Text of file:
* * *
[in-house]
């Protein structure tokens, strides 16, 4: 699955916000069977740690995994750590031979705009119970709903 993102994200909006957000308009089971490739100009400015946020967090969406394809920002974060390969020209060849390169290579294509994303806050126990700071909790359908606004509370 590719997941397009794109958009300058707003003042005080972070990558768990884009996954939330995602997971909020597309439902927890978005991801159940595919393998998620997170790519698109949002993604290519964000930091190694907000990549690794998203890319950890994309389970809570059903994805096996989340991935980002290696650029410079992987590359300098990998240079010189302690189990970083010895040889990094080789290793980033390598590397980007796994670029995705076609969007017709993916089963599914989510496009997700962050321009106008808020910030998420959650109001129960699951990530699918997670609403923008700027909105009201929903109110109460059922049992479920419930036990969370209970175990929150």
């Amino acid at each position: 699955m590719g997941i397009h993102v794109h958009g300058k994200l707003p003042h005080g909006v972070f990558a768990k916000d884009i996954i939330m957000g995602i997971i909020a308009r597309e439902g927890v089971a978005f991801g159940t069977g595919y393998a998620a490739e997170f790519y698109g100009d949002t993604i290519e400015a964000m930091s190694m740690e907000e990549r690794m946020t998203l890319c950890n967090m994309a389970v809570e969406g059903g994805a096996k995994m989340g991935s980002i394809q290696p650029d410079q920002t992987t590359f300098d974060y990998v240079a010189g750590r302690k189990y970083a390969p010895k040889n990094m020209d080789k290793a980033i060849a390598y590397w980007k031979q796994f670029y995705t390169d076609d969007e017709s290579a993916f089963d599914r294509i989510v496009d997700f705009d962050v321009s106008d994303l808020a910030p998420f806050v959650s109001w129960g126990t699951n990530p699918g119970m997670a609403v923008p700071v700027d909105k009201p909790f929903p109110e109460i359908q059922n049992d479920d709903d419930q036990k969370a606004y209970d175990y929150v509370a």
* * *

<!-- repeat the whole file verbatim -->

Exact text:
[in-house]
């Protein structure tokens, strides 16, 4: 699955916000069977740690995994750590031979705009119970709903 993102994200909006957000308009089971490739100009400015946020967090969406394809920002974060390969020209060849390169290579294509994303806050126990700071909790359908606004509370 590719997941397009794109958009300058707003003042005080972070990558768990884009996954939330995602997971909020597309439902927890978005991801159940595919393998998620997170790519698109949002993604290519964000930091190694907000990549690794998203890319950890994309389970809570059903994805096996989340991935980002290696650029410079992987590359300098990998240079010189302690189990970083010895040889990094080789290793980033390598590397980007796994670029995705076609969007017709993916089963599914989510496009997700962050321009106008808020910030998420959650109001129960699951990530699918997670609403923008700027909105009201929903109110109460059922049992479920419930036990969370209970175990929150």
């Amino acid at each position: 699955m590719g997941i397009h993102v794109h958009g300058k994200l707003p003042h005080g909006v972070f990558a768990k916000d884009i996954i939330m957000g995602i997971i909020a308009r597309e439902g927890v089971a978005f991801g159940t069977g595919y393998a998620a490739e997170f790519y698109g100009d949002t993604i290519e400015a964000m930091s190694m740690e907000e990549r690794m946020t998203l890319c950890n967090m994309a389970v809570e969406g059903g994805a096996k995994m989340g991935s980002i394809q290696p650029d410079q920002t992987t590359f300098d974060y990998v240079a010189g750590r302690k189990y970083a390969p010895k040889n990094m020209d080789k290793a980033i060849a390598y590397w980007k031979q796994f670029y995705t390169d076609d969007e017709s290579a993916f089963d599914r294509i989510v496009d997700f705009d962050v321009s106008d994303l808020a910030p998420f806050v959650s109001w129960g126990t699951n990530p699918g119970m997670a609403v923008p700071v700027d909105k009201p909790f929903p109110e109460i359908q059922n049992d479920d709903d419930q036990k969370a606004y209970d175990y929150v509370a």